What’s the Difference Between Distilled and Ultrapure Water?

by Kate Onissiphorou

Although distilled water is often synonymous with ultrapure water, the two are technically different products. Distilled water is a product of simple evaporation and condensation, while ultrapure water is produced through a relatively complex multi-staged process, which includes distillation. What’s more, distilled water is safe to drink, whereas ultrapure water is not.

Distilled water explained

What is distilled water?

Distilled water is simply the product of the distillation process. This means it has been heated to boiling point, evaporated and then condensed in a separate container.

The main reason for distilling water is to remove impurities, including germs. See the illustration of a simple laboratory distillation apparatus below. A graphic showing the distillation process

How is distilled water made?

Distilled water is made through the simple process of evaporation and condensation. This typically involves the following steps:

  1. The water in the distillation flask heats up until it boils and starts evaporating 
  2. The vapour then passes through the condenser and cools down
  3. The vapour condenses and collects at the other end of the condenser tube. The water collected in the receiving flask is distilled.

Ultrapure water explained

How is ultrapure water made?

Unlike distilled water, ultrapure water undergoes other steps aside from distillation. These additional processes include reverse osmosis, deionisation, carbon filtration, and exposure to ultraviolet light. They’re often performed in multiple passes to ensure a high level of purity. Flow chart showing the process of making ultrapure water

Ultrapure water is processed to make it as close as possible to the theoretical and truly ‘pure’ water that has no other molecular content other than dihydrogen oxide or oxidane (IUPAC name), which is composed of two hydrogen atoms and one oxygen atom. 

Water purity can also be measured in terms of its resistivity to an electric current. The calculated electric resistivity ratio of theoretically pure water at 25.0°C is 18.24 MΩcm. This level of purity is virtually impossible to attain and sustain. The presence of the smallest amount of impurities in the container and surrounding air can cause the ultrapure water to become less pure.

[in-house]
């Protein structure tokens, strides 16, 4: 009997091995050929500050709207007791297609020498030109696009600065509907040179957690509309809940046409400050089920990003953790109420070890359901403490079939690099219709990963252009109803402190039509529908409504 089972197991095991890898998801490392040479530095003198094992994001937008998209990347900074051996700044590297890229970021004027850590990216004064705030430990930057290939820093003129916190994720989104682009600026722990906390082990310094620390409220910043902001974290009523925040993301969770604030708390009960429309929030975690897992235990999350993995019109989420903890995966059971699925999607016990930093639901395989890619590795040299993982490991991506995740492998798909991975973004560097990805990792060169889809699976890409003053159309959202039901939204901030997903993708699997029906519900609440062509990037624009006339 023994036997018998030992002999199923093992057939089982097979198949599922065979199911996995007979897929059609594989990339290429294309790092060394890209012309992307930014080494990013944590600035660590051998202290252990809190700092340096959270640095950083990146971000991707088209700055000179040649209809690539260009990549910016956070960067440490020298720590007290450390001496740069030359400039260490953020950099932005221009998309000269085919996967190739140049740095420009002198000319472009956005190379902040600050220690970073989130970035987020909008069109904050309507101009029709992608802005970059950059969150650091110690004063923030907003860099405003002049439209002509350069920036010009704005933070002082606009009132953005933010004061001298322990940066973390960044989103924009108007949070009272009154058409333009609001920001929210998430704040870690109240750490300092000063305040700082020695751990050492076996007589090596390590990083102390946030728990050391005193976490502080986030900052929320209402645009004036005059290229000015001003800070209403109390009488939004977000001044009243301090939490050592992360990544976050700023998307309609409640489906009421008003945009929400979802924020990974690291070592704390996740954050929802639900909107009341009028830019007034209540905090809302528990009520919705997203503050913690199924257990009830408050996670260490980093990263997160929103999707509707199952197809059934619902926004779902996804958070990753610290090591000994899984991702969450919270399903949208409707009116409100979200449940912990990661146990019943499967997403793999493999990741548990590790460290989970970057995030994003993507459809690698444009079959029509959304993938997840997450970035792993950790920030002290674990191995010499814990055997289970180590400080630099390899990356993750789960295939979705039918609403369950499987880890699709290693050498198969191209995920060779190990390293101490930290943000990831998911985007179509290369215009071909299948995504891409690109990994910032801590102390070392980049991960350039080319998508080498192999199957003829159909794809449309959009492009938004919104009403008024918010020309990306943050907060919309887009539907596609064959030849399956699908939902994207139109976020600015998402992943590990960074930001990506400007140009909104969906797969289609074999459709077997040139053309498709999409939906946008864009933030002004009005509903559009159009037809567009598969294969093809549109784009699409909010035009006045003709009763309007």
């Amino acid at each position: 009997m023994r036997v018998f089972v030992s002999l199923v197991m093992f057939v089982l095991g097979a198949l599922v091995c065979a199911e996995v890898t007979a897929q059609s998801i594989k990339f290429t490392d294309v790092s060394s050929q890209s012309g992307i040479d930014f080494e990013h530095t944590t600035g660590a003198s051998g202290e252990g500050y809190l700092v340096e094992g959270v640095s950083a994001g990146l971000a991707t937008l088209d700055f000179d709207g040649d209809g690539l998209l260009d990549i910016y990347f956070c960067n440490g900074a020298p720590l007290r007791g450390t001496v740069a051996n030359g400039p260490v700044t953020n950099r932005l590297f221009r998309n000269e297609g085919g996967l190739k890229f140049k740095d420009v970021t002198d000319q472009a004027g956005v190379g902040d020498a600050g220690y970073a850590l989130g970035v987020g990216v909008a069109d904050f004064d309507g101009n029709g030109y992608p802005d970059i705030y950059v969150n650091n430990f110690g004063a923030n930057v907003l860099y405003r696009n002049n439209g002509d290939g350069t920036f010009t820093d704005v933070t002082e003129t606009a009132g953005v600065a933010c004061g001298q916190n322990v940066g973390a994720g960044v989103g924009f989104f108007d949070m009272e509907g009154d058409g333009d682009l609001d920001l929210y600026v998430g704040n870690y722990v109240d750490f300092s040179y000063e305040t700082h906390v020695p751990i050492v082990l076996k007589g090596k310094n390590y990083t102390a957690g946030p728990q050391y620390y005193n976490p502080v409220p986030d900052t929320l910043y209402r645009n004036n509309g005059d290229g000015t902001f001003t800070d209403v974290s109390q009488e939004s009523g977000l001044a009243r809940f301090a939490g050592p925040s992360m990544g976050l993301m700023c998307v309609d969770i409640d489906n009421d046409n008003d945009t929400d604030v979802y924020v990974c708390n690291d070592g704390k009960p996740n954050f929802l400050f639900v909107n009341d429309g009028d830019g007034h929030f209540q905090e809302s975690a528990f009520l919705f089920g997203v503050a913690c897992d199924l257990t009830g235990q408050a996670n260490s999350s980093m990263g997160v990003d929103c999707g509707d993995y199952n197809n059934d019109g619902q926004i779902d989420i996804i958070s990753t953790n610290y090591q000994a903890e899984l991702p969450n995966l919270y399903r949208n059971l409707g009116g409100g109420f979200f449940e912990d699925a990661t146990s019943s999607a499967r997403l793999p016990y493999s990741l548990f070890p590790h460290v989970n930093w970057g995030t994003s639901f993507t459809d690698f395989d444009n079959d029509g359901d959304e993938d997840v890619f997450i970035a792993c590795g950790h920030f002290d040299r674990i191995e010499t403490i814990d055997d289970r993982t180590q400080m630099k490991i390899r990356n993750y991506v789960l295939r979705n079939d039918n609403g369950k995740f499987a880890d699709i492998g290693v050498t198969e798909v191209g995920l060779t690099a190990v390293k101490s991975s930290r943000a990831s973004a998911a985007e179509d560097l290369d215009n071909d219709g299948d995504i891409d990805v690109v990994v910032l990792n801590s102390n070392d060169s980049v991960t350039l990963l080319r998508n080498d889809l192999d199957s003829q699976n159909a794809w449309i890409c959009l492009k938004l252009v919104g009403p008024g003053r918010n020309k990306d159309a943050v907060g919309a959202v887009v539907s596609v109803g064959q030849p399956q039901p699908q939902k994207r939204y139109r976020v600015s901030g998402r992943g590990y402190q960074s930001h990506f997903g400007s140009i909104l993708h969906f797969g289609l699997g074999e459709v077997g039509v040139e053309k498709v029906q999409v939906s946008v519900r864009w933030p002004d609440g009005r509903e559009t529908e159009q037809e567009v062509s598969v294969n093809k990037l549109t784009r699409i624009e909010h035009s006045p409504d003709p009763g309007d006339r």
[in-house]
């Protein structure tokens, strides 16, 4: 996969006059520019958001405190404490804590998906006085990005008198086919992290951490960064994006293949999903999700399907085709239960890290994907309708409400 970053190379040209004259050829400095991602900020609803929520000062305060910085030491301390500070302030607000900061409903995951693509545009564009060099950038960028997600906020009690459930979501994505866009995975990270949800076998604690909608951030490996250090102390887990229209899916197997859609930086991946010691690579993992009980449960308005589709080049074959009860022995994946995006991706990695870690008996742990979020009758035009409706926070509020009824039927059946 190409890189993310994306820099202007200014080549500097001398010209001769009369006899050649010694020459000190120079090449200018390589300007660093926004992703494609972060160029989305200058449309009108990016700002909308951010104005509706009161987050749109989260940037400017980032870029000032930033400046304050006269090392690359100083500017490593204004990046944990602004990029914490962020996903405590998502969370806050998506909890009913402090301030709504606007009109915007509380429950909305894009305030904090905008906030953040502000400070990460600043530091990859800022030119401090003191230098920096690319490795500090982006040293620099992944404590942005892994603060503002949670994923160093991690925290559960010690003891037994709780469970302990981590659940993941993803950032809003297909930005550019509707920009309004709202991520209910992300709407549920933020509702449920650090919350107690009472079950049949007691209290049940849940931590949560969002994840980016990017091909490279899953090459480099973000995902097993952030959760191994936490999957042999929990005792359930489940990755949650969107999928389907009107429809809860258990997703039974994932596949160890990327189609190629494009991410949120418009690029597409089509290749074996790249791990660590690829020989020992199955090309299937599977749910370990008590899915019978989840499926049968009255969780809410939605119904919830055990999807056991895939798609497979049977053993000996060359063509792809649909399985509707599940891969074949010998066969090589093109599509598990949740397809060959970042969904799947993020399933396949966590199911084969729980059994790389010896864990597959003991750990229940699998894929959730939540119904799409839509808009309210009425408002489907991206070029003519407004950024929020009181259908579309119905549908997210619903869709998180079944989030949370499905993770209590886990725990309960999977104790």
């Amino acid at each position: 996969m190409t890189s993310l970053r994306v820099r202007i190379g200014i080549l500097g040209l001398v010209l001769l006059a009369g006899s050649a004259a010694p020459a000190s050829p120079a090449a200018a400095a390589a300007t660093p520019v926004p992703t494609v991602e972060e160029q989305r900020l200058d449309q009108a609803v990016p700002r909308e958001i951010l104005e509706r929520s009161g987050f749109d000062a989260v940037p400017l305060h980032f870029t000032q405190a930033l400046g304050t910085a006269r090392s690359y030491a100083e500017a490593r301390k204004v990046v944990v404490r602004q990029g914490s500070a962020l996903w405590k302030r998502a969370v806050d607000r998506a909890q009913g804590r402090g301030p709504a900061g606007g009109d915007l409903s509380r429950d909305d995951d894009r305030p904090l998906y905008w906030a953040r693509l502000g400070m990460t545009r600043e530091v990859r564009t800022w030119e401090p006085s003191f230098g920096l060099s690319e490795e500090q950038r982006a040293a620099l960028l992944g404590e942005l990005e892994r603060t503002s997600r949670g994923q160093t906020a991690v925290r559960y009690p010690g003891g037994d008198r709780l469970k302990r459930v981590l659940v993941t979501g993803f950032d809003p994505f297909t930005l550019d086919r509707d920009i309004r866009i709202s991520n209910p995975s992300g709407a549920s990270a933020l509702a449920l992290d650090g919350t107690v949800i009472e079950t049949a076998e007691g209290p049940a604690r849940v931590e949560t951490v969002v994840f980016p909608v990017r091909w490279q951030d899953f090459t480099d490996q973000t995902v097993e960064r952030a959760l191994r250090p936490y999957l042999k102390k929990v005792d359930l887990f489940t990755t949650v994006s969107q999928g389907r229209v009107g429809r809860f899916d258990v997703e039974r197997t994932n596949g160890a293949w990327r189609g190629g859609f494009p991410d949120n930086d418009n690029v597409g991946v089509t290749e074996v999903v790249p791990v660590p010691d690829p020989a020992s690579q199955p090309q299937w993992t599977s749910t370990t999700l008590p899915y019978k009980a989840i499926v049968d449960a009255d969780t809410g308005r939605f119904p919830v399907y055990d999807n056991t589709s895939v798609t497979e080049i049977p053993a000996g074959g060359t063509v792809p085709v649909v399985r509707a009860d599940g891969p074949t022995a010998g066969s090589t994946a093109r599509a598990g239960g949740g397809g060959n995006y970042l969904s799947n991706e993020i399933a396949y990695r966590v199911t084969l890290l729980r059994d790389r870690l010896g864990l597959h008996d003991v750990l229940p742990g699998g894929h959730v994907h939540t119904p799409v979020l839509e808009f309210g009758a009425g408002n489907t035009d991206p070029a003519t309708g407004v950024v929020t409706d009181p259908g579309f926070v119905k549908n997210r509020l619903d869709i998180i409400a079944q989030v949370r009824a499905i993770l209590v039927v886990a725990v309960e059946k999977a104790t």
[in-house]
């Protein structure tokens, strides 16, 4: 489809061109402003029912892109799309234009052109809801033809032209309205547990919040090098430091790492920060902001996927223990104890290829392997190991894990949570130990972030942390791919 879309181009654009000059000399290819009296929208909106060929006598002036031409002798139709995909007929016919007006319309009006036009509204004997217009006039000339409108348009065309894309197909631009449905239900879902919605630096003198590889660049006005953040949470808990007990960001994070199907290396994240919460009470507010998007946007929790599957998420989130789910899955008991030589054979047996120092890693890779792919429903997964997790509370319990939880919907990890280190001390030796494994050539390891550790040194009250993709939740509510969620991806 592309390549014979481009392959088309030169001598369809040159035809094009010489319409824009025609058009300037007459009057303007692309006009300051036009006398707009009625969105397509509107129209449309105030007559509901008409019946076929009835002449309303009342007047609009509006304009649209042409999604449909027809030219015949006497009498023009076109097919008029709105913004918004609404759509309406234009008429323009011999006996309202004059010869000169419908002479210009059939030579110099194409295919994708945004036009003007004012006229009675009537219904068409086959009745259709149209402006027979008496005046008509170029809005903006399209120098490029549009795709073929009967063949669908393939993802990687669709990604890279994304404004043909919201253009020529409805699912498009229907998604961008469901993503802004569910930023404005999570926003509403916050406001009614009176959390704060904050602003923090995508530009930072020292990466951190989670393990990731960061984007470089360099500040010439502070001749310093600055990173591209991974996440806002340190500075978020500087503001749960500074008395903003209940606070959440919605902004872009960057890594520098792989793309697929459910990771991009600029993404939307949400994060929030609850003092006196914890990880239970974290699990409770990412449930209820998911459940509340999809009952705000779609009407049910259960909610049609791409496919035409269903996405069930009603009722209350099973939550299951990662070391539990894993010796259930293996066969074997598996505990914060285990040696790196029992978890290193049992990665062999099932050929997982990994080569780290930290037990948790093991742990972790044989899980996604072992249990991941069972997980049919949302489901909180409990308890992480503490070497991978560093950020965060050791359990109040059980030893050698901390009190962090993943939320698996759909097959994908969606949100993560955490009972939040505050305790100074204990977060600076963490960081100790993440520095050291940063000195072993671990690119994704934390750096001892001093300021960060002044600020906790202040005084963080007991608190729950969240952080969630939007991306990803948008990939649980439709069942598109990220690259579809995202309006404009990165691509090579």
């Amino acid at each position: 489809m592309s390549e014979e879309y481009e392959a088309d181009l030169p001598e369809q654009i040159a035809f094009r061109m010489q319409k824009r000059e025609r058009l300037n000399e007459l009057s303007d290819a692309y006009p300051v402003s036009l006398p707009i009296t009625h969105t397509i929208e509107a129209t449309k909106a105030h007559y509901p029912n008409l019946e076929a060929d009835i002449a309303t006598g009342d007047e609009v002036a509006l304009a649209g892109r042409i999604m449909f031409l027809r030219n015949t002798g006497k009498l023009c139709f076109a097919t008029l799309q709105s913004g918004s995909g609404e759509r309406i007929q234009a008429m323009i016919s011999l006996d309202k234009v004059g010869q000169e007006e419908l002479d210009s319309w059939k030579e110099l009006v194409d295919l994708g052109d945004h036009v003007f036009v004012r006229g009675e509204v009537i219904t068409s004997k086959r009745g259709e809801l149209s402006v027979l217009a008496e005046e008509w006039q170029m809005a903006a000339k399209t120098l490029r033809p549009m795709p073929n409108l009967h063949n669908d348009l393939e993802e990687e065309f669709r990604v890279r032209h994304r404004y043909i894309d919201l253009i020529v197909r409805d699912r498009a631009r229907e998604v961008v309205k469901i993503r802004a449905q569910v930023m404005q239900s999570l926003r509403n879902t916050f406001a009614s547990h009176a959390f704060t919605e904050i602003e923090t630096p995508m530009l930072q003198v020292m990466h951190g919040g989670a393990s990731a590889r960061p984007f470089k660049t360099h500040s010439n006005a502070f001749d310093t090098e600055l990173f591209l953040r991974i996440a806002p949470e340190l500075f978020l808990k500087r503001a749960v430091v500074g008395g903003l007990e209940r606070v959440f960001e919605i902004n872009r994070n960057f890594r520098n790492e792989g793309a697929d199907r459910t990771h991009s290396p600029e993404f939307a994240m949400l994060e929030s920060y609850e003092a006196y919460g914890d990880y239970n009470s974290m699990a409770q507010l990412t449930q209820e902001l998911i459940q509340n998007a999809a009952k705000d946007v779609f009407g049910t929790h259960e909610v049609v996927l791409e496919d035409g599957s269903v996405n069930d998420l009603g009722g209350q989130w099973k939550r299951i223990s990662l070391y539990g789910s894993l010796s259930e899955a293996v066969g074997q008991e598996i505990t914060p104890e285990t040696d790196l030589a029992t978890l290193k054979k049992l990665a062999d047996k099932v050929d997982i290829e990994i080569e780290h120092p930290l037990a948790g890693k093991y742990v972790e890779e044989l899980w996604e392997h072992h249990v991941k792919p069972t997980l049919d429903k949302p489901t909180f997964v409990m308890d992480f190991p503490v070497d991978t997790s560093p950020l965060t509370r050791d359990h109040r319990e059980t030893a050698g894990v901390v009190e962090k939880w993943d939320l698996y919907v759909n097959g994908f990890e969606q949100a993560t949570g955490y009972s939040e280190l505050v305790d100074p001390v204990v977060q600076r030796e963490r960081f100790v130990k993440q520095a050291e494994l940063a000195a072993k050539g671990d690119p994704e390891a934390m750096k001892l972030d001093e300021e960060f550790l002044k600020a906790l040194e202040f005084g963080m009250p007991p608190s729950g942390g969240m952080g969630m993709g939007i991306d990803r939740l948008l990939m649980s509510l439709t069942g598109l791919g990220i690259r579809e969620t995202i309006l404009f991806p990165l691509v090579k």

Is pure water and distilled the same?

Although pure water and distilled water are chemically identical in terms of their atomic composition per molecule, they contain different amounts of non-water molecules. Pure or ultrapure water has almost zero impurities, whereas distilled water may still contain significant amounts of impurities such as dissolved gases and minerals.

When should ultrapure water be used?

Due to its high purity, ultrapure water is very close to the theoretical zero impurity content of water. This extreme purity is necessary for a variety of analytical purposes, while its high sensitivity makes it ideal for very precise measurements and comparisons.

Ultrapure water has applications in microelectronics, photovoltaic power production, and pharmaceuticals. Some scientific methods that use ultrapure water include:

  • High performance liquid chromatography Vials on a tray inside the injection section of a High Performance Liquid Chromatography (HPLC) machine
  • Gas chromatography – mass spectrometry
  • Polymerase chain reaction
  • Culturing cells of mammals in the laboratory
  • Clinical analysis for diagnostic purposes
  • Graphite furnace atomic absorption spectroscopy
  • Trace analysis
  • Liquid chromatography – mass spectrometry

When should distilled water be used instead?

Distilled water is much easier to prepare than ultrapure water. It can be made using standard distillation apparatus in a school chemistry laboratory or even at home using a kettle.

Distilled water is generally free from living germs and large molecular impurities, including minerals. Although distilled water is not as pure as ultrapure water, it can still be used in some laboratory experiments such as preparing assays or solutions. It’s also useful for cleaning laboratory glassware.

Unlike ultrapure water, distilled water is safe to drink as it doesn’t compete with the minerals in your cells. Other uses of distilled water are most prevalent in the home, and include the following:

  • Steam irons
  • Aquarium water
  • Watering plants
  • Preparing infant milk
  • Car cooling systems
  • Some medical devices

Summary: distilled vs. ultrapure water

Distilled water is prepared through simple distillation and is safe to drink. Ultrapure water, however, involves multiple types of treatments including reverse osmosis and exposure to ultraviolet rays. It’s also dangerous to consume.

ReAgent's 25l packsize of ultrapure waterUltrapure water tends to be used for sensitive laboratory applications and industrial processes, whereas distilled water is typically used for simpler experiments and chemical preparations.

If you’re a UK-registered business, visit our online shop to buy ultrapure water from one of the UK’s leading chemical suppliers. We also sell distilled water in a range of container sizes so you’re sure to find the right product for your needs.

Original post: What’s the Difference Between Distilled and Ultrapure Water?. No Republication or Redistribution allowed without written consent. Contact ReAgent Chemicals for more information.

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